Sales of smartphones are set to grow 12-15 percent in 2009, said Lee Williams, chief of the Symbian Foundation, the consortium of companies around the world's most popular smartphone operating system.

Smartphones are seen as a bright spot on the shrinking cell phone market this year, with some analysts forecasting above 30 percent market growth for phones with advanced capabilities like e-mail or Internet browsing.

For the first time people are realizing you don't have to carry your digital camera with you and your phone, for the first time people are realizing that you can do your email and access Internet services on your mobile phone, Williams said on Tuesday at the Reuters Global Technology summit in Paris.

He said larger display sizes and more memory for media such as music were also encouraging consumers to buy smartphones.

ARM, the world's leading chip designer, said on Monday it expects the smartphone market to grow 10 percent.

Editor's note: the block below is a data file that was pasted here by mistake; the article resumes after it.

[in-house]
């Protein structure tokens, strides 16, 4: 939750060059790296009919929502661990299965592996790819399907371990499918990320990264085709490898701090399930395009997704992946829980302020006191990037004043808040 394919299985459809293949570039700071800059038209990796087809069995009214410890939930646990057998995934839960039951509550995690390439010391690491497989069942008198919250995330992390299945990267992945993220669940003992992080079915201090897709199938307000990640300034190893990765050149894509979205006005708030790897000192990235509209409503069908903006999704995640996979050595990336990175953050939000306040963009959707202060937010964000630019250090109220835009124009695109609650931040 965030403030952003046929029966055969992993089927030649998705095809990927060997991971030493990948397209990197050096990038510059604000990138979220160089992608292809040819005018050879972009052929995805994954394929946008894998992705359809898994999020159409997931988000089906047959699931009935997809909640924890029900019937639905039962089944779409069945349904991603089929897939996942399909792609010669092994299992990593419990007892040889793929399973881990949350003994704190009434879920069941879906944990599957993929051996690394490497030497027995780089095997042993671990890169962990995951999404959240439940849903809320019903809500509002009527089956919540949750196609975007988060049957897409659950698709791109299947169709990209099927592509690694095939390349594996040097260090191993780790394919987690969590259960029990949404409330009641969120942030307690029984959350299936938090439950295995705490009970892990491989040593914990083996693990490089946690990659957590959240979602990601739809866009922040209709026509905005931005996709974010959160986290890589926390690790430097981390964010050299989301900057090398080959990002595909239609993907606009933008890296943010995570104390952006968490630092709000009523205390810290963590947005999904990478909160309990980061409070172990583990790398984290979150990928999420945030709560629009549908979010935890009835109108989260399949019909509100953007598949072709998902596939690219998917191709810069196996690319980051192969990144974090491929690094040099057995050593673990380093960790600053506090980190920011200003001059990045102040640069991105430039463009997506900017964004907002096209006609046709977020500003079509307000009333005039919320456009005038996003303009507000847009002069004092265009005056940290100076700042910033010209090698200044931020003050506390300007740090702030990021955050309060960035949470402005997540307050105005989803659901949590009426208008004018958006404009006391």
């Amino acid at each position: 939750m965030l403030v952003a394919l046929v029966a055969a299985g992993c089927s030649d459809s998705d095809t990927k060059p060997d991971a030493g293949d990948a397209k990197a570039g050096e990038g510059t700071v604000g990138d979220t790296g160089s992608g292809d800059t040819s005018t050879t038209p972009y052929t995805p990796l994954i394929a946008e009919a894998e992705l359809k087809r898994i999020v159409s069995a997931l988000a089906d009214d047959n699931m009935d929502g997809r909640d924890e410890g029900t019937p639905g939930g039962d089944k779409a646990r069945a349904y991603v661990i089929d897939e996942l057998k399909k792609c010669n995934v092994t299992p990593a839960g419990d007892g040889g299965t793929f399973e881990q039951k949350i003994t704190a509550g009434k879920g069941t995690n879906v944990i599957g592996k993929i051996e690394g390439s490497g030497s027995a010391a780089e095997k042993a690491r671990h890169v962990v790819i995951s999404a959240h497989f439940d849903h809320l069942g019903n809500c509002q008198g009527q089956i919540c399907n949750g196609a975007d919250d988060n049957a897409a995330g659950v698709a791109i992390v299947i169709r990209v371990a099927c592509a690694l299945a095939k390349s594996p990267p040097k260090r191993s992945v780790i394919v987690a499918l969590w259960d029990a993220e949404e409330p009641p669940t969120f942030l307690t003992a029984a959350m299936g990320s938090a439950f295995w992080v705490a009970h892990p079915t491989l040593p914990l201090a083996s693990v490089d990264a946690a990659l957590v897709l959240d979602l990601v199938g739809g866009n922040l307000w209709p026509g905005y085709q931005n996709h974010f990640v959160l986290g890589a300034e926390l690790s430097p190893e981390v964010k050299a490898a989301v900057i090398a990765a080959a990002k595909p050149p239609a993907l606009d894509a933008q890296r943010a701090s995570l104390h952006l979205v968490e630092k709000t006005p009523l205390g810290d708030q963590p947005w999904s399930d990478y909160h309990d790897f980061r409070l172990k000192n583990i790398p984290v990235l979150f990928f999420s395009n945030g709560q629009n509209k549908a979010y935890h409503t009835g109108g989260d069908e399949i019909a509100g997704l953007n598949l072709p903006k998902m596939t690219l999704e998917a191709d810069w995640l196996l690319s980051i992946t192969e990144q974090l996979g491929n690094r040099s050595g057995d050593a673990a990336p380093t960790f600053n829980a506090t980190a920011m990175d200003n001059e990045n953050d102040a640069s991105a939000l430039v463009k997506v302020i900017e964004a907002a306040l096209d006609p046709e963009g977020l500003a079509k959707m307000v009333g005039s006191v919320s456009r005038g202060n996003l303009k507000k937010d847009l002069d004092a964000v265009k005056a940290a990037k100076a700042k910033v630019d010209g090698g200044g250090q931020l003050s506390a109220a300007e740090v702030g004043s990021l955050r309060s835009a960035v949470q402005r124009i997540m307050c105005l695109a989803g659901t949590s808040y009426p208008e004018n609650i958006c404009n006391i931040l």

Williams said he expects membership of the foundation to grow to more than 100, excluding independent software vendors, by the end of the year. In February Symbian said it had 78 members.

The foundation inherits intellectual property from Nokia and other former shareholders of UK-based smartphone maker Symbian.

Nokia bought out other shareholders of Symbian last year, and committed to give all its software to an independent foundation, which will develop it on an open-source basis, meaning all members can freely use and adapt the code.

Symbian has lost market share for several quarters to new entrants like Apple and Google, but Williams said he expects to turn the trend.

(Reporting by Tarmo Virki)